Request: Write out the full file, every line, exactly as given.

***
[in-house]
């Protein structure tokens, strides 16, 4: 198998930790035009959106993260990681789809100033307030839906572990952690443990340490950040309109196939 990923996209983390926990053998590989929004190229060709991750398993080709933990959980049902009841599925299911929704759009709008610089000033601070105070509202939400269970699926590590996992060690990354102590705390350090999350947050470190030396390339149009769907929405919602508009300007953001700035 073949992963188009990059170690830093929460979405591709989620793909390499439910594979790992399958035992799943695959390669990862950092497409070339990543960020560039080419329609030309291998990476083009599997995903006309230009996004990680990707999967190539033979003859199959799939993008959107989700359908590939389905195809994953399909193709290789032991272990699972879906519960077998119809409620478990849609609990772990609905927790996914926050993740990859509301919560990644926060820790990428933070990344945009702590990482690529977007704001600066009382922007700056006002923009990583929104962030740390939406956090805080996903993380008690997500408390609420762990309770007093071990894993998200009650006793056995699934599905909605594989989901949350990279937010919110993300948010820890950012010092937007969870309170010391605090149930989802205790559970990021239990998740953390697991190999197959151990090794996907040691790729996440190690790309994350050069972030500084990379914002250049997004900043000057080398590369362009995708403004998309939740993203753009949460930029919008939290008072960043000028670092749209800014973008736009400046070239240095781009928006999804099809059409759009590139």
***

[in-house]
């Protein structure tokens, strides 16, 4: 198998930790035009959106993260990681789809100033307030839906572990952690443990340490950040309109196939 990923996209983390926990053998590989929004190229060709991750398993080709933990959980049902009841599925299911929704759009709008610089000033601070105070509202939400269970699926590590996992060690990354102590705390350090999350947050470190030396390339149009769907929405919602508009300007953001700035 073949992963188009990059170690830093929460979405591709989620793909390499439910594979790992399958035992799943695959390669990862950092497409070339990543960020560039080419329609030309291998990476083009599997995903006309230009996004990680990707999967190539033979003859199959799939993008959107989700359908590939389905195809994953399909193709290789032991272990699972879906519960077998119809409620478990849609609990772990609905927790996914926050993740990859509301919560990644926060820790990428933070990344945009702590990482690529977007704001600066009382922007700056006002923009990583929104962030740390939406956090805080996903993380008690997500408390609420762990309770007093071990894993998200009650006793056995699934599905909605594989989901949350990279937010919110993300948010820890950012010092937007969870309170010391605090149930989802205790559970990021239990998740953390697991190999197959151990090794996907040691790729996440190690790309994350050069972030500084990379914002250049997004900043000057080398590369362009995708403004998309939740993203753009949460930029919008939290008072960043000028670092749209800014973008736009400046070239240095781009928006999804099809059409759009590139």